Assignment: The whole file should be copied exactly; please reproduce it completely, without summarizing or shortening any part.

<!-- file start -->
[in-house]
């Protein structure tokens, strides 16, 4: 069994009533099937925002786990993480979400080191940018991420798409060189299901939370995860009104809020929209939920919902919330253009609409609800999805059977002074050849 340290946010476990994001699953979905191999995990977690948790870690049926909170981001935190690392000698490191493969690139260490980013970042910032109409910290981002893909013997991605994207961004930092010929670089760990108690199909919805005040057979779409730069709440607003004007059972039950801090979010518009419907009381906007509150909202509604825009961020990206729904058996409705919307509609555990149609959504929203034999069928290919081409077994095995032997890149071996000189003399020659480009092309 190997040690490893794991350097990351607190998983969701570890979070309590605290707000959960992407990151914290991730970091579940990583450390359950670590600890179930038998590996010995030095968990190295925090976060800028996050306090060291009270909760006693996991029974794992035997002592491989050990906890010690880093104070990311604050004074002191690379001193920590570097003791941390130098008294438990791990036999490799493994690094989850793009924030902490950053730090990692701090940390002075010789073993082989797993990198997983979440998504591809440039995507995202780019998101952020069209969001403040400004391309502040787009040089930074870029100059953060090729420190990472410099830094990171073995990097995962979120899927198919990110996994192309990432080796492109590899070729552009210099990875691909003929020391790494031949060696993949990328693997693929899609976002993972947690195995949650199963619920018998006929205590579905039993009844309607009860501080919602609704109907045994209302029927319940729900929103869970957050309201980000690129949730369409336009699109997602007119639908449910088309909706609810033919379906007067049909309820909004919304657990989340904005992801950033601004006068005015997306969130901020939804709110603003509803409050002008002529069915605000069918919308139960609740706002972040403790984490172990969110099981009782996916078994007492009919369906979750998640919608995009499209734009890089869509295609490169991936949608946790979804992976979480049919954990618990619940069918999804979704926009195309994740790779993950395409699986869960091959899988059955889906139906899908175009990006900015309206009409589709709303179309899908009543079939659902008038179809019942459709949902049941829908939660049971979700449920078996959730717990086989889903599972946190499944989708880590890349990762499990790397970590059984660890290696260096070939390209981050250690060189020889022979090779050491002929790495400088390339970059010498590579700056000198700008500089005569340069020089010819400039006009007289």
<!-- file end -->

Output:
[in-house]
């Protein structure tokens, strides 16, 4: 069994009533099937925002786990993480979400080191940018991420798409060189299901939370995860009104809020929209939920919902919330253009609409609800999805059977002074050849 340290946010476990994001699953979905191999995990977690948790870690049926909170981001935190690392000698490191493969690139260490980013970042910032109409910290981002893909013997991605994207961004930092010929670089760990108690199909919805005040057979779409730069709440607003004007059972039950801090979010518009419907009381906007509150909202509604825009961020990206729904058996409705919307509609555990149609959504929203034999069928290919081409077994095995032997890149071996000189003399020659480009092309 190997040690490893794991350097990351607190998983969701570890979070309590605290707000959960992407990151914290991730970091579940990583450390359950670590600890179930038998590996010995030095968990190295925090976060800028996050306090060291009270909760006693996991029974794992035997002592491989050990906890010690880093104070990311604050004074002191690379001193920590570097003791941390130098008294438990791990036999490799493994690094989850793009924030902490950053730090990692701090940390002075010789073993082989797993990198997983979440998504591809440039995507995202780019998101952020069209969001403040400004391309502040787009040089930074870029100059953060090729420190990472410099830094990171073995990097995962979120899927198919990110996994192309990432080796492109590899070729552009210099990875691909003929020391790494031949060696993949990328693997693929899609976002993972947690195995949650199963619920018998006929205590579905039993009844309607009860501080919602609704109907045994209302029927319940729900929103869970957050309201980000690129949730369409336009699109997602007119639908449910088309909706609810033919379906007067049909309820909004919304657990989340904005992801950033601004006068005015997306969130901020939804709110603003509803409050002008002529069915605000069918919308139960609740706002972040403790984490172990969110099981009782996916078994007492009919369906979750998640919608995009499209734009890089869509295609490169991936949608946790979804992976979480049919954990618990619940069918999804979704926009195309994740790779993950395409699986869960091959899988059955889906139906899908175009990006900015309206009409589709709303179309899908009543079939659902008038179809019942459709949902049941829908939660049971979700449920078996959730717990086989889903599972946190499944989708880590890349990762499990790397970590059984660890290696260096070939390209981050250690060189020889022979090779050491002929790495400088390339970059010498590579700056000198700008500089005569340069020089010819400039006009007289």